Although knowlesi malaria has been reported from many countries in Southeast Asia, studies on vectors in relation to knowlesi malaria are lacking. Besides Malaysia, studies in Vietnam have incriminated Anopheles dirus to be the vector of P. knowlesi[48, 49]. In Vietnam An. dirus has been found positive with mixed infection of human and simian malaria sporozoites. However, cases of knowlesi malaria in Vietnam was cryptic and only a few cases have been reported [8], while in Malaysia, mixed infection of human and simian malaria occurs [2, 3] but no mixed infection was found in An. cracens. This leads to further gaps in our knowledge with regard to human to human transmission or monkey to human transmission. In the case of Malaysia, deforestation has certainly disrupted the ecosystem and the forest mosquitoes that were found in the northern part only of peninsular Malaysia is now reported in the east coast of the peninsular and were found in the edge of the forest and in villages surrounding the forest. How much further they have spread remains unknown. It is also difficult to decipher why the numbers of An. cracens were more in the fruit orchard compared to the forest edge. With deforestation this species of mosquito is still able to colonise the plantations and the forest edge. It seems similar to a report in Thailand where by An. dirus a forest mosquito colonised plantations when deforestation took place [50]. Since cases of knowlesi malaria have been reported from all states of Malaysia, vectors must be present everywhere. However, a species may play a primary role in an area and a secondary role elsewhere. Thus, vector control activities will be hampered unless vectors are elucidated throughout the country. In order to eliminate malaria in Malaysia it is important to study the vectors in various ecological zones so as to design an effective control programme. From this study it is also clear that current vector control tools being used in the malaria control programme will not be effective to reduce vector population as these mosquitoes are exophagic and early biters. Extensive studies should also be carried out on village population to determine the prevalence of knowlesi malaria in the country. Besides microscopy, molecular techniques should be used in order to determine the species of malaria. Only then can proper strategies be instituted to control malaria and work towards its elimination.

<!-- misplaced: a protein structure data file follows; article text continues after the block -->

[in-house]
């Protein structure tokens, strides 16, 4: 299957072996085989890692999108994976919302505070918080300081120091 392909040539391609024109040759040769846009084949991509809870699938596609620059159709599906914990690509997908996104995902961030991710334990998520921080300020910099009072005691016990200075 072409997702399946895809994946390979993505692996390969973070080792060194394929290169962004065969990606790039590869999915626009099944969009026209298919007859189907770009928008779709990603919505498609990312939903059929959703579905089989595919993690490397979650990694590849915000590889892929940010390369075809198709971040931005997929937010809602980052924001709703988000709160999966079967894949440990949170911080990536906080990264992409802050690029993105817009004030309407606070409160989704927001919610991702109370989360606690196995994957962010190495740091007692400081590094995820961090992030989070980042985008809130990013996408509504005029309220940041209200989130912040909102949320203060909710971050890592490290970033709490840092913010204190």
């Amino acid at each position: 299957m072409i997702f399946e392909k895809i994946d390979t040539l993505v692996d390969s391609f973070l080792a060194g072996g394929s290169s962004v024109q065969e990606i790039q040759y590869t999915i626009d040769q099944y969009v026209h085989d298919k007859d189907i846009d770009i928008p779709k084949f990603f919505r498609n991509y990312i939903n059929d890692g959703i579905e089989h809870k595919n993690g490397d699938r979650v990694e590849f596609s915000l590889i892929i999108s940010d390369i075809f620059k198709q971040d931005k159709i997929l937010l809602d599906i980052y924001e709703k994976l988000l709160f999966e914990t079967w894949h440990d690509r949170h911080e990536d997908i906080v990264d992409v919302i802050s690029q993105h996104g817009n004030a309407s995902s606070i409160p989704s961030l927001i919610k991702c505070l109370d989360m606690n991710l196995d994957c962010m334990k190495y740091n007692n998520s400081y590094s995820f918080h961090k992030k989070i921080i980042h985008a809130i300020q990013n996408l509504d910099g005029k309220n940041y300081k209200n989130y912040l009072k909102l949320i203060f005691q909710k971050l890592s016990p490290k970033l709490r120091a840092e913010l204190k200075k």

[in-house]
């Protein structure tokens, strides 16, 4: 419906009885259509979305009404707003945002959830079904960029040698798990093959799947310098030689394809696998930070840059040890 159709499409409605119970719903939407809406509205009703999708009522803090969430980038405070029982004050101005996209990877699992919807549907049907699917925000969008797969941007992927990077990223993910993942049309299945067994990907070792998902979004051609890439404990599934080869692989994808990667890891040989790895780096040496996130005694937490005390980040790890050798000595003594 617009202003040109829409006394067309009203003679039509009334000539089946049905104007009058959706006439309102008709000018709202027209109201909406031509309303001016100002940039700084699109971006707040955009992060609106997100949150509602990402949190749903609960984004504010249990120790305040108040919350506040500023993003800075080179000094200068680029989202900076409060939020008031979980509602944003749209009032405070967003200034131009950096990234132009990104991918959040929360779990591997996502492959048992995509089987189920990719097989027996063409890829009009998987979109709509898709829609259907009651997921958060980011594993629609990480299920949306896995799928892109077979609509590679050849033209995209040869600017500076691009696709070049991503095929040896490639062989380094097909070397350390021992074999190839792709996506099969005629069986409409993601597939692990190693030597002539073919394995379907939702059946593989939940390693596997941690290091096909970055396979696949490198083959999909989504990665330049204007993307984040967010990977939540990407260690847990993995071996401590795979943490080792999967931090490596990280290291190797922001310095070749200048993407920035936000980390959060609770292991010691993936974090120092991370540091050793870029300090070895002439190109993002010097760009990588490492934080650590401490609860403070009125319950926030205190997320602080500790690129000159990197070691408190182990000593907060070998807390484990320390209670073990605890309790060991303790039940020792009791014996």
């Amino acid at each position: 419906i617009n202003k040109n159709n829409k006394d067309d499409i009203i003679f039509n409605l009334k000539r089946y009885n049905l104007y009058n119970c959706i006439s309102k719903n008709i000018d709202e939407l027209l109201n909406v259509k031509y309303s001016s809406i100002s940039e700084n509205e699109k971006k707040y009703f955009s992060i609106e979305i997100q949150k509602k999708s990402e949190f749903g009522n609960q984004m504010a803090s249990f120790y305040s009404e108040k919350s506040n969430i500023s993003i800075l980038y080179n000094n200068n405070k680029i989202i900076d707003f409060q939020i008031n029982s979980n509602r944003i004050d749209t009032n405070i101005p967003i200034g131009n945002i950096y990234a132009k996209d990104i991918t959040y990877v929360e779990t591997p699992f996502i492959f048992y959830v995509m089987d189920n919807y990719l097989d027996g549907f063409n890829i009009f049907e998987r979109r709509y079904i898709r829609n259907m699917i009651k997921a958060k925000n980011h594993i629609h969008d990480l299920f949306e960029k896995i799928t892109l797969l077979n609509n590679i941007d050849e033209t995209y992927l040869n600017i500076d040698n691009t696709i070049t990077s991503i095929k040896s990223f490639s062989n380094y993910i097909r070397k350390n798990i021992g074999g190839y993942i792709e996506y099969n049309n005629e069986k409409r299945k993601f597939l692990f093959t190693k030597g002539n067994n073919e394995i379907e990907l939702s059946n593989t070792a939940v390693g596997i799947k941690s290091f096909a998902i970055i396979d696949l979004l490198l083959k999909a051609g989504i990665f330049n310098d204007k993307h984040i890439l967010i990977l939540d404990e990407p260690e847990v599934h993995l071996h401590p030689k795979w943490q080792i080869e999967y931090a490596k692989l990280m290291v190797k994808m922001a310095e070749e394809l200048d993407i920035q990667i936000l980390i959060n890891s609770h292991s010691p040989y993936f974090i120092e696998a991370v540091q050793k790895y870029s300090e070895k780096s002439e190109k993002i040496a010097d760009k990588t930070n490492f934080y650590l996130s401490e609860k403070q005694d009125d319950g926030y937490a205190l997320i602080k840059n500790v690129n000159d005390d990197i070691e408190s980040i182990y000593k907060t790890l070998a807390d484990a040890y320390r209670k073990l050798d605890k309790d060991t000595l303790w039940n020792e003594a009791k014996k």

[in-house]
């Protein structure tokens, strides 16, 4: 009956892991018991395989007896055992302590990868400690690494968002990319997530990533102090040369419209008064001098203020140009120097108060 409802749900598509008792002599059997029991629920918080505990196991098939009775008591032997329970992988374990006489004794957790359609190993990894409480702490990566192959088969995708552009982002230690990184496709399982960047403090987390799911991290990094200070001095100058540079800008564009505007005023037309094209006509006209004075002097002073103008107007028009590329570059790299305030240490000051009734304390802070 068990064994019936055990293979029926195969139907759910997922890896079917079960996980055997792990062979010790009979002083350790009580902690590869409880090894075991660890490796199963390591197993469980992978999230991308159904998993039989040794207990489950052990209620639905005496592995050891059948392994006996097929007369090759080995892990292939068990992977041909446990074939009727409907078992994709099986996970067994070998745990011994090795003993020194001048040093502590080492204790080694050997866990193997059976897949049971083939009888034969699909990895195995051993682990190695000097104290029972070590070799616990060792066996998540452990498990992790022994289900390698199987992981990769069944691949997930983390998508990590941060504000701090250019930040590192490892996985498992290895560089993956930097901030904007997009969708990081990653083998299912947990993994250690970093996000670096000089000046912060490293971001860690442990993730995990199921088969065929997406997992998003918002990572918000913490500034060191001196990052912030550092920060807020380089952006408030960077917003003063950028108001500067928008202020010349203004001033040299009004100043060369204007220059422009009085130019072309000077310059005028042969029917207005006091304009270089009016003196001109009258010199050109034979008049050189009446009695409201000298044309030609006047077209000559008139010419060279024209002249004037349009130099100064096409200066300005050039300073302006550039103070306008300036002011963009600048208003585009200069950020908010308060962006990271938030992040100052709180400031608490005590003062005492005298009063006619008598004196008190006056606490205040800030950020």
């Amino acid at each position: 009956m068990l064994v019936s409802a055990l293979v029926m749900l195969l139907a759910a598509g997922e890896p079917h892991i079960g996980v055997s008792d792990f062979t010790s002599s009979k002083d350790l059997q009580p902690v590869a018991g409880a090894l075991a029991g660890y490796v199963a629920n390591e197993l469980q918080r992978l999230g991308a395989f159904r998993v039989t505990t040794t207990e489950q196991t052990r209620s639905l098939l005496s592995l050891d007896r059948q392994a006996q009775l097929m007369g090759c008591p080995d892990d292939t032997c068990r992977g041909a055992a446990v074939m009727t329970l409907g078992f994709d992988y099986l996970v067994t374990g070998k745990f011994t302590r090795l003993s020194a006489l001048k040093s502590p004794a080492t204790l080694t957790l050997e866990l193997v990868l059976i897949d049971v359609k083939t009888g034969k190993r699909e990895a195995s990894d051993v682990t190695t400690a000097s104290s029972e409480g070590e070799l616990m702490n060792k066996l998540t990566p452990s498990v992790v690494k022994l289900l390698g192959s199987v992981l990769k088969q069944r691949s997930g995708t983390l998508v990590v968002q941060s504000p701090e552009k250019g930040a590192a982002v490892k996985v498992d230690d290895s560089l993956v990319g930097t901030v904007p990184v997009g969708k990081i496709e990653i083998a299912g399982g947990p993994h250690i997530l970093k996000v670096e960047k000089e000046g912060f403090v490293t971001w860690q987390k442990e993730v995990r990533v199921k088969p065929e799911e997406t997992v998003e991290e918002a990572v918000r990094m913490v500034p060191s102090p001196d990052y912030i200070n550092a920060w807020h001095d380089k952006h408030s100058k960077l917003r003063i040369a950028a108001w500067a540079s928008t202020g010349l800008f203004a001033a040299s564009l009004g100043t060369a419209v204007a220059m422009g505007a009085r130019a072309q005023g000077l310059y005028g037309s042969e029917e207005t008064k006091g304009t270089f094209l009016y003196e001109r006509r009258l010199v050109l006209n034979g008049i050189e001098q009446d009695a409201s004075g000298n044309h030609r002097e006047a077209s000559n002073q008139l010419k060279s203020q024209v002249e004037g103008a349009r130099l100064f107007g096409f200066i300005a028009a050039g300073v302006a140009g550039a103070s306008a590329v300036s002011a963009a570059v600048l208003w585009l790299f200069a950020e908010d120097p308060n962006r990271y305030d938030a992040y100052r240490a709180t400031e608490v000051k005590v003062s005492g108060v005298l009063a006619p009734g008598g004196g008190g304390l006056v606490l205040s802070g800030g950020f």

Molecular techniques are very useful in identifying the infection, in describing the epidemiology, and in characterizing mixed infections, which are otherwise under reported. Thus, with the improvement in molecular diagnostics methods, one is now able to distinguish between P. knowlesi and P. malariae. However, the levels of the problem strongly rely on the cohabitation of the monkeys, humans and the presence of the vectors, which are simio-anthropophagic and exophilic. The frequency of man-monkey-mosquito natural cycle transmission is dependent upon the various hosts in the area of natural transmission.


This study has confirmed that An. cracens, has the highest vectorial capacity among all the anophelines collected from Kuala Lipis, Pahang. The behavioural studies revealed that An. cracens is simio-anthropophagic, acrodendrophilic towards the later part of the night and is the natural vector of P. knowlesi and other simian malaria parasites. Identification of vectors involved in the transmission of P. knowlesi to humans has been established and this should lead to the appropriate control strategies for elimination of malaria as the indoor residual spraying and insecticide-treated bed nets are insufficient to control the vectors of simian malaria due to the strong exophilic and exophagic nature of the vector. Thus, there is an urgency for similar studies to be carried out in other states of Malaysia as cases of knowlesi malaria are reported throughout the country and the vectors responsible remain unknown in most states of Malaysia.